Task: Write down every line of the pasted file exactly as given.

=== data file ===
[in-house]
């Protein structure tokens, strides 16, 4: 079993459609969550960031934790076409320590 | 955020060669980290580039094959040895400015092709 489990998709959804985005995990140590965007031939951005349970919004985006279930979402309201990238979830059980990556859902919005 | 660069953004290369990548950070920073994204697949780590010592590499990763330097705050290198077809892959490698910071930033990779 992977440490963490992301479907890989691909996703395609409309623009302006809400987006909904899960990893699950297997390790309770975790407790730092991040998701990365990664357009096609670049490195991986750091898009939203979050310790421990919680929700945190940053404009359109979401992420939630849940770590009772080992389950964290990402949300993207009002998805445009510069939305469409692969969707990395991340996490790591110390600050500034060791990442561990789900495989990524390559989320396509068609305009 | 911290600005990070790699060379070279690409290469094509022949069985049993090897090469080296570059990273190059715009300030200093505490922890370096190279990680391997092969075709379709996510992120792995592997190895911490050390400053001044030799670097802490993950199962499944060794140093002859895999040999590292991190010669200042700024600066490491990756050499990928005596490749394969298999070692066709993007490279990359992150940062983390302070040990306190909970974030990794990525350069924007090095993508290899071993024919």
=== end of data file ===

[in-house]
């Protein structure tokens, strides 16, 4: 079993459609969550960031934790076409320590 | 955020060669980290580039094959040895400015092709 489990998709959804985005995990140590965007031939951005349970919004985006279930979402309201990238979830059980990556859902919005 | 660069953004290369990548950070920073994204697949780590010592590499990763330097705050290198077809892959490698910071930033990779 992977440490963490992301479907890989691909996703395609409309623009302006809400987006909904899960990893699950297997390790309770975790407790730092991040998701990365990664357009096609670049490195991986750091898009939203979050310790421990919680929700945190940053404009359109979401992420939630849940770590009772080992389950964290990402949300993207009002998805445009510069939305469409692969969707990395991340996490790591110390600050500034060791990442561990789900495989990524390559989320396509068609305009 | 911290600005990070790699060379070279690409290469094509022949069985049993090897090469080296570059990273190059715009300030200093505490922890370096190279990680391997092969075709379709996510992120792995592997190895911490050390400053001044030799670097802490993950199962499944060794140093002859895999040999590292991190010669200042700024600066490491990756050499990928005596490749394969298999070692066709993007490279990359992150940062983390302070040990306190909970974030990794990525350069924007090095993508290899071993024919």